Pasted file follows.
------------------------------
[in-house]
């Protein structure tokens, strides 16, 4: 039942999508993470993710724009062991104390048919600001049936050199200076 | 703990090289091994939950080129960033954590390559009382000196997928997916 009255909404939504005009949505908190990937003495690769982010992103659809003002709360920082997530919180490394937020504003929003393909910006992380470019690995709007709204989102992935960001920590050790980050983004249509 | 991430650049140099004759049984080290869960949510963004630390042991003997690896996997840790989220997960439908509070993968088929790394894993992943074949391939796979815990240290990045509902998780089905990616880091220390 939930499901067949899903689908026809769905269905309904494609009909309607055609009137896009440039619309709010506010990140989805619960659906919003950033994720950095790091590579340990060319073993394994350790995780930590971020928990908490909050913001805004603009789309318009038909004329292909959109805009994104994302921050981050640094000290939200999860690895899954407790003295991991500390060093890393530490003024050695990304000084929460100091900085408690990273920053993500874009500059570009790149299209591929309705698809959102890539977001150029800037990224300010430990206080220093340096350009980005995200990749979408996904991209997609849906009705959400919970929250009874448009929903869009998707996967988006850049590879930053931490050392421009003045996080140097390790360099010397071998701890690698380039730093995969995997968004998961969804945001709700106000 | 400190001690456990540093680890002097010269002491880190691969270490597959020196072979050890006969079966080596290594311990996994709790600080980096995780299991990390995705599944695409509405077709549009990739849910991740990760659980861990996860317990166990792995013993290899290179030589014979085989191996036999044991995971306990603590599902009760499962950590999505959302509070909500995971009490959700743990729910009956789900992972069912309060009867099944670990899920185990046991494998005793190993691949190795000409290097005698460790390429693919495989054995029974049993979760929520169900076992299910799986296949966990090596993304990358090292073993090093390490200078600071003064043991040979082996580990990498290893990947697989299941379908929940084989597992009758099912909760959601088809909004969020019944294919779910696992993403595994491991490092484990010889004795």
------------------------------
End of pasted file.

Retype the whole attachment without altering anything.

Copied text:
[in-house]
């Protein structure tokens, strides 16, 4: 039942999508993470993710724009062991104390048919600001049936050199200076 | 703990090289091994939950080129960033954590390559009382000196997928997916 009255909404939504005009949505908190990937003495690769982010992103659809003002709360920082997530919180490394937020504003929003393909910006992380470019690995709007709204989102992935960001920590050790980050983004249509 | 991430650049140099004759049984080290869960949510963004630390042991003997690896996997840790989220997960439908509070993968088929790394894993992943074949391939796979815990240290990045509902998780089905990616880091220390 939930499901067949899903689908026809769905269905309904494609009909309607055609009137896009440039619309709010506010990140989805619960659906919003950033994720950095790091590579340990060319073993394994350790995780930590971020928990908490909050913001805004603009789309318009038909004329292909959109805009994104994302921050981050640094000290939200999860690895899954407790003295991991500390060093890393530490003024050695990304000084929460100091900085408690990273920053993500874009500059570009790149299209591929309705698809959102890539977001150029800037990224300010430990206080220093340096350009980005995200990749979408996904991209997609849906009705959400919970929250009874448009929903869009998707996967988006850049590879930053931490050392421009003045996080140097390790360099010397071998701890690698380039730093995969995997968004998961969804945001709700106000 | 400190001690456990540093680890002097010269002491880190691969270490597959020196072979050890006969079966080596290594311990996994709790600080980096995780299991990390995705599944695409509405077709549009990739849910991740990760659980861990996860317990166990792995013993290899290179030589014979085989191996036999044991995971306990603590599902009760499962950590999505959302509070909500995971009490959700743990729910009956789900992972069912309060009867099944670990899920185990046991494998005793190993691949190795000409290097005698460790390429693919495989054995029974049993979760929520169900076992299910799986296949966990090596993304990358090292073993090093390490200078600071003064043991040979082996580990990498290893990947697989299941379908929940084989597992009758099912909760959601088809909004969020019944294919779910696992993403595994491991490092484990010889004795």